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7 step, 1 day marketing plan


Source: Federation of Small Businesses

No business can succeed without a structured marketing plan in place. From understanding your customers, through developing a message to choosing your media, these seven simple steps will ensure your business does not fail through inadequate planning.

You don't have to kill a tree to create an effective marketing plan. In fact, you can create a successful plan for your small business in just one day. To begin, don't worry about writing style or making your plan complicated. Just find a pencil and paper, and let's get started.


Step 1 - Understand your market and competition

A big mistake that many small business owners make is to latch on to a fashionable product or service, without first understanding the market, and what it wants (not what it needs). If you try to sell something that people don't want, they won't buy it.

It's that simple. A profitable market consists of people who have needs that are not being met, so much so that they will jump to buy your solution (product or service).

To get an understanding of your market you should ask yourself questions like:

  • Are there segments of my market that are being underserved?

  • Are the segments of my market for my product or service big enough to make money?

  • How much of a share of that market do I need to capture, just to break even?

  • Is there too much competition in my market to be competitive?

  • What are the weaknesses in my competition's offering that I can capitalise on?

  • Does my market want or value my unique competitive offering?


Step 2 - Understand your customer

Knowing your customer is the first step to easy sales. You cannot prepare an effective marketing plan until you know:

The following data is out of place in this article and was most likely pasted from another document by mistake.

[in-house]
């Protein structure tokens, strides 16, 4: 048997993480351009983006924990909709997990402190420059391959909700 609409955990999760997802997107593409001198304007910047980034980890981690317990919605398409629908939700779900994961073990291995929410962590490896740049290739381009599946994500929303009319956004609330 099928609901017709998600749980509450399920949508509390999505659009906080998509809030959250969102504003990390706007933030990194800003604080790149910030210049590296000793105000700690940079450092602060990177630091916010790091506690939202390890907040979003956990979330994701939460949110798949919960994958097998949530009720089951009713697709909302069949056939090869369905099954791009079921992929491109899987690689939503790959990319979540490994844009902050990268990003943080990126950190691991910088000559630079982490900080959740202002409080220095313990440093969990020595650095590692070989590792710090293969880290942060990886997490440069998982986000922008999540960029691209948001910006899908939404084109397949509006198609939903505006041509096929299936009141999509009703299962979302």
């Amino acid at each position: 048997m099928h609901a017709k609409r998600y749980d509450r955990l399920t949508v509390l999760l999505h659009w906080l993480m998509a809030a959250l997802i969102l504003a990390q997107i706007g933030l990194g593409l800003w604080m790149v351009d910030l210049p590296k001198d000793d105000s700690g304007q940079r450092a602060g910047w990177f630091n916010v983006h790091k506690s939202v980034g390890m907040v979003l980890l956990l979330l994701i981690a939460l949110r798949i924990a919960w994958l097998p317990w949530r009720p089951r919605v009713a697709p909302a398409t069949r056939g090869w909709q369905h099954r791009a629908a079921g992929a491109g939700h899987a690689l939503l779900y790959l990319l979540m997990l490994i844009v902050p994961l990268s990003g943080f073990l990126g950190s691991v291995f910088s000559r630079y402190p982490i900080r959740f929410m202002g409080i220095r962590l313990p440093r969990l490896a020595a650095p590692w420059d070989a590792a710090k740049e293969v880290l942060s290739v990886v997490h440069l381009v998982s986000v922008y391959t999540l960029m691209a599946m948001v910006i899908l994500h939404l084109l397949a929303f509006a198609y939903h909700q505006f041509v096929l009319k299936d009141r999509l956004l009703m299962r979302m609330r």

• Who your customers are

  • What they want

  • What motivates them to buy

Don't confuse 'wants' with 'needs'. People don't necessarily buy what they need, but they will usually buy what they want. For instance, have you known someone who went shopping to buy a pair of trousers that they needed, and came back with a new shirt, jumper and shoes? Or how about the everyday shopper who goes into the supermarket to buy some milk and eggs, and comes out with a frozen pizza, biscuits and other goodies?

People will buy what they want (even if they don't have the money), not what they need. This even applies to businesses.

To really get to know your customers, you'll need to ask yourself questions like:

  • How does my potential customer normally buy similar products (for example, in a shop, on the Internet)?

  • Who is the primary buyer and the primary buying influencer in the purchasing process (husband or wife, purchasing agent, project leader, secretary)?

  • What kind of habits does my customer have? For instance, where do they get their information (television, newspapers, magazines)?

  • What are my target customer's primary motivations for buying (looking good, avoiding pain, getting rich, being healthy, being popular)?


Step 3 - Pick a niche

If you say that your target customer is 'everybody', then nobody will be your customer. The marketplace is jam-packed with competition. You'll have more success jumping up and down in a small puddle than a big ocean.

Carve out a specific niche and dominate that niche; then you might consider moving on to a second niche (but not before you've dominated the first one).

For example, you could be a mobile hairdresser that specialises in colouring hair, or a dry cleaner for the Wembley area in London. Make sure to choose a niche that interests you, and one that is easy to contact. There's nothing more destructive than to pick a niche that you can't communicate with, or that costs you a lot of money to reach.


Step 4 - Develop your marketing message

Your marketing message not only tells your potential customer (your prospect) what you do, but persuades them to become your customer. You should develop two types of marketing messages. Your first marketing message should be short and to the point.

Americans call this your 'elevator speech' - your once-in-a-lifetime chance to be in the lift at the same time as someone influential - a potential investor, say, or Richard Branson - for 30 seconds, when the only question he/she will ask is, 'So, what do you do?'

The second type is your complete marketing message that will be included in all your marketing materials and promotions. To make your marketing message compelling and persuasive, it should include the following elements:

  • An explanation of your target prospect's problem

  • Proof that the problem is so important that it should be solved now, without delay

  • An explanation of why you are the only person/business that can solve your prospect's problem

  • An explanation of the benefits people will receive from using your solution

  • Examples and testimonials from customers you have helped with similar problems

  • An explanation of prices and payment terms

  • Your unconditional guarantee


Step 5 - Determine your marketing media